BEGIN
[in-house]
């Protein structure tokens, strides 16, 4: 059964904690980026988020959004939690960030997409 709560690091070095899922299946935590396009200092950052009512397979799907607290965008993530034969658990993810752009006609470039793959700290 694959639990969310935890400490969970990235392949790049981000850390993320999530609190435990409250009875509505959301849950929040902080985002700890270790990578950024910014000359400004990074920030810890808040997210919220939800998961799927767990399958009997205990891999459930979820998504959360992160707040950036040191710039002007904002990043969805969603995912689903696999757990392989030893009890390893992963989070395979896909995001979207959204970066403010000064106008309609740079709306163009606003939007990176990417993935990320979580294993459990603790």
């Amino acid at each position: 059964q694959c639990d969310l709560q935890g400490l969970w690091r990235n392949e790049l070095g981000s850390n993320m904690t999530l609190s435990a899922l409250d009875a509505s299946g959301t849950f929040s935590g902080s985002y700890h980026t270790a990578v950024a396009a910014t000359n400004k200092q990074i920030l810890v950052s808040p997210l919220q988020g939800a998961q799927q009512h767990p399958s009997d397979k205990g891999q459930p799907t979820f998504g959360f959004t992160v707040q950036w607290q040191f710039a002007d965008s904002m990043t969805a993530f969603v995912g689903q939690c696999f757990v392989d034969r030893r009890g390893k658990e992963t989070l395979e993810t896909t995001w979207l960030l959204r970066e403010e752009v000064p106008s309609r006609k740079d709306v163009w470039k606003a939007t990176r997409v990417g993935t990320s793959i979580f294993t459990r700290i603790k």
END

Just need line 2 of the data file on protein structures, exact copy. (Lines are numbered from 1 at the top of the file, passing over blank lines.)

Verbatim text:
């Protein structure tokens, strides 16, 4: 059964904690980026988020959004939690960030997409 709560690091070095899922299946935590396009200092950052009512397979799907607290965008993530034969658990993810752009006609470039793959700290 694959639990969310935890400490969970990235392949790049981000850390993320999530609190435990409250009875509505959301849950929040902080985002700890270790990578950024910014000359400004990074920030810890808040997210919220939800998961799927767990399958009997205990891999459930979820998504959360992160707040950036040191710039002007904002990043969805969603995912689903696999757990392989030893009890390893992963989070395979896909995001979207959204970066403010000064106008309609740079709306163009606003939007990176990417993935990320979580294993459990603790």